Feature Story from 2015
STARKVILLE, Miss. -- A Mississippi State University youth initiative is joining an elite group of programs that focuses on emergency and disaster preparedness in communities across the nation.
BILOXI, Miss. -- Mississippi State University experts met with agricultural producers and industry professionals recently to exchange ideas about educational programming and research for 2015.
About 100 participants attended the annual Coastal Research and Extension Center Commodity Advisory Council meeting to discuss priorities with MSU Extension Service and Mississippi Agricultural and Forestry Experiment Station specialists, researchers and agents.
STARKVILLE, Miss. -- Farmers markets offer at least two features that keep customers happy and coming back for more: fresh, local products and real-life social interaction.
Jesse McDonald and his wife, Anne, can be seen almost every Saturday morning during the summer at the Starkville Community Market in downtown Starkville. He said the produce just tastes better than what he can get in traditional grocery stores.
STARKVILLE, Miss. -- Frozen catfish fillets have joined Edam cheese, ice cream, muscadine juice, peanuts, beef and more in the lineup of local products for sale in the Mississippi State University Cheese Store.
Starting March 30, shoppers can buy 4-pound boxes of frozen, U.S. farm-raised catfish in the cheese outlet, also known as the MAFES Sales Store, operated by the Mississippi Agricultural and Forestry Experiment Station. Catfish will be sold in the popular 2- to 3-ounce fillets at a price in line with the current market.
NEWTON, Miss. -- More than 50 junior high and high school students gathered inside a freshly dug pit at the Mississippi State University Coastal Plain Branch Experiment Station as part of an educational competition to teach them the roles that soil plays in farming and construction.
STARKVILLE, Miss. -- Efforts to prevent people from committing “crape murder” are reducing the number of unsightly, knobby-knuckled branch ends but may leave people wondering how to correctly shape crape myrtles.
Gary Bachman, a horticulturist with the Mississippi State University Extension Service and Mississippi Agricultural and Forestry Experiment Station, said many crape myrtles are pruned back to the same spot every year. This causes the cut ends to swell into a fist-like shape. Bachman works from the MSU Coastal Research and Extension Center in Biloxi.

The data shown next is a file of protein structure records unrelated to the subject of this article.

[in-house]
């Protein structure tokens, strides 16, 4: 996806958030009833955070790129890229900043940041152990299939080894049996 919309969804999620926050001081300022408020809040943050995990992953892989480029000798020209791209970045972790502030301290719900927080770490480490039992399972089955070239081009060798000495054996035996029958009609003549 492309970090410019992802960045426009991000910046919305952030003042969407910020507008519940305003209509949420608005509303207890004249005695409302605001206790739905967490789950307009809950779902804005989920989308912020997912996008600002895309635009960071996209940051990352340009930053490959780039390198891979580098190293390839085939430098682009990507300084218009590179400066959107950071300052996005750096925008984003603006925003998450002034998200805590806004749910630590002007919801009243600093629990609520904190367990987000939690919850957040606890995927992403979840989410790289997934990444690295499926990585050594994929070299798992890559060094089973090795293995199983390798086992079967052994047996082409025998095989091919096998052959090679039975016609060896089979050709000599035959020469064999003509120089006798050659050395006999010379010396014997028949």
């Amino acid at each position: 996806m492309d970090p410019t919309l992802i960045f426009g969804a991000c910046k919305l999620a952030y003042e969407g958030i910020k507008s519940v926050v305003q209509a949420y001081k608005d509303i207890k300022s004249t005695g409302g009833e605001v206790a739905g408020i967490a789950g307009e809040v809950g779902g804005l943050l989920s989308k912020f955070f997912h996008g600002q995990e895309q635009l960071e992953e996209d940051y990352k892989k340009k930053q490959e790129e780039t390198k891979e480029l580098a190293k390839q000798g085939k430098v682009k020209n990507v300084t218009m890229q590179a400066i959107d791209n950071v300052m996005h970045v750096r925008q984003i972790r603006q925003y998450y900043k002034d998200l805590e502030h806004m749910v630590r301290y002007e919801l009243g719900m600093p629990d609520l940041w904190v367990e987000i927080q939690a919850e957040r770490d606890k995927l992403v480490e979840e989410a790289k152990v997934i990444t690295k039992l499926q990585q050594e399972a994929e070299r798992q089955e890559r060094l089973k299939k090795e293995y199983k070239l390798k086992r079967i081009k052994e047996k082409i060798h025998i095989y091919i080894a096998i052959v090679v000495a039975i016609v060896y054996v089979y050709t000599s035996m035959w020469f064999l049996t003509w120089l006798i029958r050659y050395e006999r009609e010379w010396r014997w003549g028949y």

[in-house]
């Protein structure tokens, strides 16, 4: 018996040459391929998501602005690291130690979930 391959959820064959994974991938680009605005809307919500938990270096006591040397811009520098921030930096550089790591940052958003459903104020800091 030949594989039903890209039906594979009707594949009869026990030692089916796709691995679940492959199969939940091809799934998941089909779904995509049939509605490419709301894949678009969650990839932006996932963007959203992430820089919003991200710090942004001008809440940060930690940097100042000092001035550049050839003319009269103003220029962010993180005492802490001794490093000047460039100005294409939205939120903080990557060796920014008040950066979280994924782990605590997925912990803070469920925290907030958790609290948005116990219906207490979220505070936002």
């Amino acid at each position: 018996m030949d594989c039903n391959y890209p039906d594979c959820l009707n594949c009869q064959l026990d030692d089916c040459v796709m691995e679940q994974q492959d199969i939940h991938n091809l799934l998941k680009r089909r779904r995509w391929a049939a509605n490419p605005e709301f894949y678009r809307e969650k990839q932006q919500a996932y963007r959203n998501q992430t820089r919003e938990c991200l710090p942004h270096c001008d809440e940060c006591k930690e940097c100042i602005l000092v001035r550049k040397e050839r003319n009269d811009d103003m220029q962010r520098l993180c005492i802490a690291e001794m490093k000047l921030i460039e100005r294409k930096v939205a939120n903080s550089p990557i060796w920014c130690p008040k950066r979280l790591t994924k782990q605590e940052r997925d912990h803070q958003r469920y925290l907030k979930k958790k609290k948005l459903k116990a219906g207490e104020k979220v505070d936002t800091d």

MISSISSIPPI STATE -- Beef cattle producers should make plans to spend the day on campus for the Mississippi State University Beef Unit Field Day.
The field day will be from 9 a.m. until noon on May 2. Lunch will be served at the conclusion of the field day. The Beef Unit is located at the H.H. Leveck Animal Research Center, often called South Farm.
STARKVILLE, MISS. -- The Mississippi State University Horticulture Club invites garden enthusiasts to join them at their spring plant sale.
The event will be from 8 a.m. to 5:30 p.m. April 10 and from 8 a.m. to 1 p.m. April 11 at the MSU Veterans Memorial Rose Garden. The garden is located at the Highway 182 entrance to the R. Rodney Foil Plant Science Research Facility.
Herbs, vegetables, bedding, plants, perennials, succulents, blueberries and landscape plants are among the items that will be sold by the horticulture club members.
STARKVILLE, Miss. -- A Mississippi State University Extension Service health specialist’s expertise in the battle against chronic disease has put him in the national spotlight.
PICAYUNE, Miss. -- Beauty and biodiversity can coexist in the landscape, and it is not that hard to accomplish.
Rick Darke, a horticulturist, published author, lecturer and photographer, discussed balancing beauty and function in the home landscape with an emphasis on conservation during the Mississippi State University Crosby Arboretum’s Lecture Series March 28.
Darke offered ideas for transforming the home garden into a sanctuary for wildlife while also offering privacy and enjoyable spaces for the family.
VERONA, Miss. -- Six recent fruit tree grafting workshops across the state were in such high demand that the Mississippi State University Extension Service is already planning another series of training sessions for fruit growers.